A 75-year-old female on no regular medication experiences acute right-sided weakness and speech disturbance, with near complete recovery over the next few days. Two days after onset, she sees her general practitioner (GP), who makes a diagnosis of likely ischaemic stroke, starts aspirin 75 mg daily and refers her to the local rapid access stroke specialist clinic. When she is seen there 5 days later (7 days after onset), the specialist makes a clinical diagnosis of carotid territory stroke, and finds her to be in sinus rhythm with a clinically normal heart and a blood pressure of 140/83. A CT brain scan confirms that the stroke was ischaemic and ultrasound shows some minor atheroma of both carotid bulbs but no significant stenosis. Blood tests reveal a normal full blood count, ESR and renal function, random blood glucose of 5 mmol/l and cholesterol of 5.2 mmol/l. The specialist gives the patient some written information about stroke and lifestyle advice, and recommends the addition to her aspirin of a statin (simvastatin 40 mg daily) and modified release dipyridamole 200 mg twice daily, with the introduction over the next week or so of blood pressure-lowering drugs if her blood pressure remains persistently above about 120–130/70 mm Hg, the suggested first-line treatment being a thiazide diuretic plus an ACE-inhibitor if needed. The GP introduces this medication a week later.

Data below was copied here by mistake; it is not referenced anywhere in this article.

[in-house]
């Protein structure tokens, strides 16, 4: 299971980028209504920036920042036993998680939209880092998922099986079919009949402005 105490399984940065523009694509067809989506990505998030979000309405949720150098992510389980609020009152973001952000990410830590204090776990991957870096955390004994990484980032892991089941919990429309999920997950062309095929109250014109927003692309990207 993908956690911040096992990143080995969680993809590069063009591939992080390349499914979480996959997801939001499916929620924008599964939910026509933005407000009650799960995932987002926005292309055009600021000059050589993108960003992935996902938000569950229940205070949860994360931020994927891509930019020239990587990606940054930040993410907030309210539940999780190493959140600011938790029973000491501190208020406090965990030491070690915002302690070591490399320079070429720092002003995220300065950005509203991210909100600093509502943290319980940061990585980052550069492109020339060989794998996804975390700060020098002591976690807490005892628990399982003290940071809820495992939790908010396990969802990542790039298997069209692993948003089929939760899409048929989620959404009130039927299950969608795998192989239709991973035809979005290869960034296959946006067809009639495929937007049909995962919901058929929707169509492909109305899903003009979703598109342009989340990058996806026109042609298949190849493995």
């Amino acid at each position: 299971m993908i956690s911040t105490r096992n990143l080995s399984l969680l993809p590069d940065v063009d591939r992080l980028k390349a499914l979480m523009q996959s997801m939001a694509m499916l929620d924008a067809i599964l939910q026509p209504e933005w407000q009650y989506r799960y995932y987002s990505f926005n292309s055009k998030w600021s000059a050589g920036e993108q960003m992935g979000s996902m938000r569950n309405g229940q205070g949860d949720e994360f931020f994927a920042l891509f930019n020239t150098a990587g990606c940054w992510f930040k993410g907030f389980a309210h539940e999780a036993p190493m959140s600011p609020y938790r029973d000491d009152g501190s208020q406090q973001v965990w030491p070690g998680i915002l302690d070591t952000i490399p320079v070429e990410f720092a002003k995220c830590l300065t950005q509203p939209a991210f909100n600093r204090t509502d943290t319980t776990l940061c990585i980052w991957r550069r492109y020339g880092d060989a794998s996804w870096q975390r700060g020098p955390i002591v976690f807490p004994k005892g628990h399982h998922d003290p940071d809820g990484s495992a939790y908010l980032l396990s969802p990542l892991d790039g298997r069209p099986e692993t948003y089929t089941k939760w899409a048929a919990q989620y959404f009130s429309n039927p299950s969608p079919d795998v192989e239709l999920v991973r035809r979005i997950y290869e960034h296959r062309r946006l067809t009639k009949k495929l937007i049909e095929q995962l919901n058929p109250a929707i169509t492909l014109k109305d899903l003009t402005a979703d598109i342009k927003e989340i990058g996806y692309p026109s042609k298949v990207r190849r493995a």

Table 3 shows that treatments started earlier are associated with a larger absolute benefit than those started later, and that the absolute benefit from each treatment separately and all treatments combined during the first year (which incorporates the early high-risk period) is larger than during subsequent years of treatment. However, while it is important to start appropriate treatments as early as possible to maximise benefit, a delay between starting different new treatments may be necessary or at least sensible, even in a well-streamlined clinical service, to allow the patient to get established on one drug without experiencing adverse effects before the next is introduced, and to give time for a few repeat measurements of blood pressure before deciding whether or not to treat, and so on.